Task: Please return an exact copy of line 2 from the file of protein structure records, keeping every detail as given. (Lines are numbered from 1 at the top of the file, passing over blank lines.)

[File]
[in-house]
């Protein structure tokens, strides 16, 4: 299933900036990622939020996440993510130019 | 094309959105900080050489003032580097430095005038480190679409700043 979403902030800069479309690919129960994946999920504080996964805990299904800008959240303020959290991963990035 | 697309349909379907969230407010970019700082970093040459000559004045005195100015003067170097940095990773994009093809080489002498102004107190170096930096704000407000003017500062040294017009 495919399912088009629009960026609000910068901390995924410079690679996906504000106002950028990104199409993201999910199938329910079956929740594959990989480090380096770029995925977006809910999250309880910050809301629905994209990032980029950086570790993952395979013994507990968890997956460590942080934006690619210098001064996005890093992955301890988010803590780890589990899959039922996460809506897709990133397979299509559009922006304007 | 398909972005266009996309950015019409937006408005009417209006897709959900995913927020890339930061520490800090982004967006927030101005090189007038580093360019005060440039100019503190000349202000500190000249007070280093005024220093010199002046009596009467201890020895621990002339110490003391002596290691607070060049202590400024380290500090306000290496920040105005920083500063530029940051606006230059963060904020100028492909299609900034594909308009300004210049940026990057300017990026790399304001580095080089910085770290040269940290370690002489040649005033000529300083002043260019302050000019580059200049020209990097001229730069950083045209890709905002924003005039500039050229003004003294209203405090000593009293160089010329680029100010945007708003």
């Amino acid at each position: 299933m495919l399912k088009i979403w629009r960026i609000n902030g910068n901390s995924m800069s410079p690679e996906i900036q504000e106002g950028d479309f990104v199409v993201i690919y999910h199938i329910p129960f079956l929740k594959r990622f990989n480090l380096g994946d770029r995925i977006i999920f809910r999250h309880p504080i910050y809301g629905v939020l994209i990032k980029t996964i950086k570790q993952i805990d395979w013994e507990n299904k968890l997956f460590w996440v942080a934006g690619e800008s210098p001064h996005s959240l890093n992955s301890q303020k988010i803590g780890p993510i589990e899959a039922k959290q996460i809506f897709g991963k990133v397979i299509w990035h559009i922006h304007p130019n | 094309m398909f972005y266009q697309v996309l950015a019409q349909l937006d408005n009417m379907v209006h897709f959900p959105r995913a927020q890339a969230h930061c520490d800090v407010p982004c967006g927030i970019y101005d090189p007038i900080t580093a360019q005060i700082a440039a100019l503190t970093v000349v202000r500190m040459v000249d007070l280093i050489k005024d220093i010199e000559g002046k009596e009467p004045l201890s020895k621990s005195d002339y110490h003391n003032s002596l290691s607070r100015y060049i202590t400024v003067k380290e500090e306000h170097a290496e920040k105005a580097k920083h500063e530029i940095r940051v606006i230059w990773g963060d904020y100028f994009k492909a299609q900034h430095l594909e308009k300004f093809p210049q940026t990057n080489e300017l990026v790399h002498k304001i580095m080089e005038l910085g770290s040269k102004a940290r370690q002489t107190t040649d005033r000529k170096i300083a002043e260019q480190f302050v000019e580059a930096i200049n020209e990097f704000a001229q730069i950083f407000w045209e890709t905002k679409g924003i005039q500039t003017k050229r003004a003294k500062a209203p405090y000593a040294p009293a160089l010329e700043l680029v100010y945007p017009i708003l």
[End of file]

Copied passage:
């Protein structure tokens, strides 16, 4: 299933900036990622939020996440993510130019 | 094309959105900080050489003032580097430095005038480190679409700043 979403902030800069479309690919129960994946999920504080996964805990299904800008959240303020959290991963990035 | 697309349909379907969230407010970019700082970093040459000559004045005195100015003067170097940095990773994009093809080489002498102004107190170096930096704000407000003017500062040294017009 495919399912088009629009960026609000910068901390995924410079690679996906504000106002950028990104199409993201999910199938329910079956929740594959990989480090380096770029995925977006809910999250309880910050809301629905994209990032980029950086570790993952395979013994507990968890997956460590942080934006690619210098001064996005890093992955301890988010803590780890589990899959039922996460809506897709990133397979299509559009922006304007 | 398909972005266009996309950015019409937006408005009417209006897709959900995913927020890339930061520490800090982004967006927030101005090189007038580093360019005060440039100019503190000349202000500190000249007070280093005024220093010199002046009596009467201890020895621990002339110490003391002596290691607070060049202590400024380290500090306000290496920040105005920083500063530029940051606006230059963060904020100028492909299609900034594909308009300004210049940026990057300017990026790399304001580095080089910085770290040269940290370690002489040649005033000529300083002043260019302050000019580059200049020209990097001229730069950083045209890709905002924003005039500039050229003004003294209203405090000593009293160089010329680029100010945007708003």